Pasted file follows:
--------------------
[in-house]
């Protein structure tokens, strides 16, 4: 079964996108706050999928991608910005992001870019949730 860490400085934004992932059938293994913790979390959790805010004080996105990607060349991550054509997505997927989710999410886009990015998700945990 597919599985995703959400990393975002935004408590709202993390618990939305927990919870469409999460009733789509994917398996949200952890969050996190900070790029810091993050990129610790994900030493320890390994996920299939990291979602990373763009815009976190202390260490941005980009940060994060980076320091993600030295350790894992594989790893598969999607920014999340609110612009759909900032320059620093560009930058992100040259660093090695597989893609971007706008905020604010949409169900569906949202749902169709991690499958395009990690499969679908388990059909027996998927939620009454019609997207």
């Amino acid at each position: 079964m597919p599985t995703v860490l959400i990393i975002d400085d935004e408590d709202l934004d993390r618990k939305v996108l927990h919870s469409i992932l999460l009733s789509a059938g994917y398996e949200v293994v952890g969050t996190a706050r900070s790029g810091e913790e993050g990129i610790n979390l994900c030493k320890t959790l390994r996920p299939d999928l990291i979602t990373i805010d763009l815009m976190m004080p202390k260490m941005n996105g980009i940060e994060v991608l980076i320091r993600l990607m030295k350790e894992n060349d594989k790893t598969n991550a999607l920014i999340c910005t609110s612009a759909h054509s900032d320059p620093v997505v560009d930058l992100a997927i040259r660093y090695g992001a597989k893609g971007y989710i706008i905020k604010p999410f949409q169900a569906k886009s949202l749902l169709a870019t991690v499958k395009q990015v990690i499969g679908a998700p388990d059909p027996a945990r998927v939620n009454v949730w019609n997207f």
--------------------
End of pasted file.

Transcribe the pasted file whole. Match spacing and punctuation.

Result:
[in-house]
């Protein structure tokens, strides 16, 4: 079964996108706050999928991608910005992001870019949730 860490400085934004992932059938293994913790979390959790805010004080996105990607060349991550054509997505997927989710999410886009990015998700945990 597919599985995703959400990393975002935004408590709202993390618990939305927990919870469409999460009733789509994917398996949200952890969050996190900070790029810091993050990129610790994900030493320890390994996920299939990291979602990373763009815009976190202390260490941005980009940060994060980076320091993600030295350790894992594989790893598969999607920014999340609110612009759909900032320059620093560009930058992100040259660093090695597989893609971007706008905020604010949409169900569906949202749902169709991690499958395009990690499969679908388990059909027996998927939620009454019609997207």
């Amino acid at each position: 079964m597919p599985t995703v860490l959400i990393i975002d400085d935004e408590d709202l934004d993390r618990k939305v996108l927990h919870s469409i992932l999460l009733s789509a059938g994917y398996e949200v293994v952890g969050t996190a706050r900070s790029g810091e913790e993050g990129i610790n979390l994900c030493k320890t959790l390994r996920p299939d999928l990291i979602t990373i805010d763009l815009m976190m004080p202390k260490m941005n996105g980009i940060e994060v991608l980076i320091r993600l990607m030295k350790e894992n060349d594989k790893t598969n991550a999607l920014i999340c910005t609110s612009a759909h054509s900032d320059p620093v997505v560009d930058l992100a997927i040259r660093y090695g992001a597989k893609g971007y989710i706008i905020k604010p999410f949409q169900a569906k886009s949202l749902l169709a870019t991690v499958k395009q990015v990690i499969g679908a998700p388990d059909p027996a945990r998927v939620n009454v949730w019609n997207f």